The other day while the girls were playing outside after supper, Joelle came inside looking like she wanted to tell me something. She looked a bit agitated, but since I was on the phone, she tried to wait. Somewhat impatiently.
Suddenly, however, she let out an ear-piercing scream. One sounding so terrifying that my heart skipped a beat -- or two. I quickly told the person on the phone that I would call them back and tried to ask my daughter what on earth was wrong.
She was shrieking in absolute terror and kicking her right leg -- clad in leotards -- frantically screaming "THERE'S SOMETHING CRAWLING UP MY LEG!! GET IT OUT...GET IT OUT...!!"
My initial panic-reaction settled down as I realized first of all, she wasn't in any actual harm or danger. It lessened even more as I immediately suspected that the cause for the creepy-crawly feeling within her tights wasn't any sort of bug, but rather quite probably the band-aid that she had applied on her heel the day before.
Even as I told her the likely reason behind what she was experiencing, she was still in complete panic, insisting that I rescue her from her terrible demise immediately.
"I DON'T KNOW WHAT IT IS!" she continued to shriek. "IT'S A BUG, I KNOW IT IS! GET IT OFF OF ME!! IT'S MOVING UP MY LEG!!"
The tears were flowing and the real panic in her eyes was almost painful to watch (even though I was sure my suspicions were right). I spoke calmly to her as I tried to settle her down enough to allow me to help her take off her runners and then her skirt (with shorts built in underneath, so it was necessary to remove that first, before the 'infested' tights).
When it was time to remove the tights, I could tell she was torn. As much as she wanted the tights off of her to rid herself of the fright she was going through, I could see she was also terrified to let the 'critter' on the loose!
As I gently -- yet quickly -- peeled off her tights, I was happy to reveal to her (and the almost equally terrified Malia who had climbed onto the dining room table) that the culprit was, indeed, a band-aid that was coming loose.
As much as I could sense her relief, Joelle was still quite shaken up over the whole ordeal and I immediately sat down on the dining room floor and pulled her into my arms, rubbing her back and whispering words of "It's okay, sweetie. You're alright" in her ear.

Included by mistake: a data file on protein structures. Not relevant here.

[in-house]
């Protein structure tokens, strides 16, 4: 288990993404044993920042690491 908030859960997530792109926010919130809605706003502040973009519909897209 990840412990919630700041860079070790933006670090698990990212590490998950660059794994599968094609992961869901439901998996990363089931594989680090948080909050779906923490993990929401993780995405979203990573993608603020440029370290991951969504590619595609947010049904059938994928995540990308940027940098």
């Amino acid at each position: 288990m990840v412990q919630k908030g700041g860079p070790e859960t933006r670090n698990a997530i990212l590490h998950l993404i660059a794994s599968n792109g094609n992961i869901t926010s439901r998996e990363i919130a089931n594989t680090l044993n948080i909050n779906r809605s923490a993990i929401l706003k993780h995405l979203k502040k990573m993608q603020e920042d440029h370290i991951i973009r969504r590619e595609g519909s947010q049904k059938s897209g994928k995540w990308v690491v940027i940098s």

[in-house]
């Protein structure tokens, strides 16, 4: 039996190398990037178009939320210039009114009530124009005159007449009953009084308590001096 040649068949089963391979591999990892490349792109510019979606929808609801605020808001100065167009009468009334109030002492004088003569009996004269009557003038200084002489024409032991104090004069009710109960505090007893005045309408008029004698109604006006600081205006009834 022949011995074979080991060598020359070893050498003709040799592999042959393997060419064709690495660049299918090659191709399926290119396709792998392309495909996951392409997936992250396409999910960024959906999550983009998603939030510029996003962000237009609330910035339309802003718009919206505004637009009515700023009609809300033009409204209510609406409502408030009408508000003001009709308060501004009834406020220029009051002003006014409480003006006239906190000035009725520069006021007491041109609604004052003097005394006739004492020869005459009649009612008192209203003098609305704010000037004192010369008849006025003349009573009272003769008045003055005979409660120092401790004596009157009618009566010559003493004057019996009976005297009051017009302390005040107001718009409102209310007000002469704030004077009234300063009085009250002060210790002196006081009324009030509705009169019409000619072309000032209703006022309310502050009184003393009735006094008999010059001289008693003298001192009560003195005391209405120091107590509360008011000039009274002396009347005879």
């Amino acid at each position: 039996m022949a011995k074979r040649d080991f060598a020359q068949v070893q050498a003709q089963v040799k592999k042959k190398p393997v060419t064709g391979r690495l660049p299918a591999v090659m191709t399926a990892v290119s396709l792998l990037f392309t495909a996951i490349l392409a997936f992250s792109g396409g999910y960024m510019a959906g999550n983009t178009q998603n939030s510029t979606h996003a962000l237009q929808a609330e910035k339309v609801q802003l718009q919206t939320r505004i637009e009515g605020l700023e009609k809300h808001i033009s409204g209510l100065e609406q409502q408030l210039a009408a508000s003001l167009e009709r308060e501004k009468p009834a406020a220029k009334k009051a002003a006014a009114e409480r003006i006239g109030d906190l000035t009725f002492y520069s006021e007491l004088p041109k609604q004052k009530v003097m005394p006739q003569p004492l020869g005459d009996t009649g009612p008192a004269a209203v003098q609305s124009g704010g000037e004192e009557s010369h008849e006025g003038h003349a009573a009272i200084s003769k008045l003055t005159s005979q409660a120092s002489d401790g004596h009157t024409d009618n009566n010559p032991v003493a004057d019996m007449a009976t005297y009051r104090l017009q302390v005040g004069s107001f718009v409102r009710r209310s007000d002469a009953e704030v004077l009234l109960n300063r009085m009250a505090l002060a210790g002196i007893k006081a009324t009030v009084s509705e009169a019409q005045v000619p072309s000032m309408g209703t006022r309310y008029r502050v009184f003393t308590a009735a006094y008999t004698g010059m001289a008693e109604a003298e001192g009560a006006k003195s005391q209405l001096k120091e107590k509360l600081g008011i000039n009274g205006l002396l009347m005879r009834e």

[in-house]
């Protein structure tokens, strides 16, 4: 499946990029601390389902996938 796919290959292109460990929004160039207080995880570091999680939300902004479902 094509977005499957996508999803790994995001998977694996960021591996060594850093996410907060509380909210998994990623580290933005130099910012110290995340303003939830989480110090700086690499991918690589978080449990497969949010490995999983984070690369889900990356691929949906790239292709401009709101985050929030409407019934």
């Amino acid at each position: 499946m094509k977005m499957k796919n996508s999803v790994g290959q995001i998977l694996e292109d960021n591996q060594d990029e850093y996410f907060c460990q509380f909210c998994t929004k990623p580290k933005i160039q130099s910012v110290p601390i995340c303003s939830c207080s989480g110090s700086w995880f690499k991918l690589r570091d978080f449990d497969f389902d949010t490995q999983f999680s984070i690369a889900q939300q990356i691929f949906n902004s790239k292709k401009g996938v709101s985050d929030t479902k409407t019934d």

Do you sense a spiritual parallel coming?
I know I often make things out to be a much bigger deal than they actually are. I might have enough common sense to know that I am over-reacting...but that doesn't necessarily stop it from happening.
Just like I knew that it was only a band-aid, God knows when things are smaller than what we are making them out to be. And just like I tried to calm Joelle down with that very fact, God tries to reveal it to us too. Through scripture, in song, through other people. But are we listening?
Or do we continue believing the worst instead of being optimistic and hopeful? I know for me, unfortunately, it's usually the former. And why is that, I wonder? Why do we (or I) make mountains out of molehills when God is clearly trying to tell us (me) that it isn't so?
Human nature, I suppose. At least it's easy to write it off as such. But does that make it okay?
I am thankful for the last part of the parallel, though. That when Joelle discovered the truth behind the misconception, I held her close and comforted her for what the untruth had put her through. And man, am I ever thankful that God doesn't just laugh and shrug it off either, saying "See? I told you it was nothing. Should've just believed me. Silly child."
Rather, He takes the time to comfort us for what we just went through. Real 'trauma' or not, He cares how we feel -- even over small things -- and longs to whisper to us that "Everything's okay."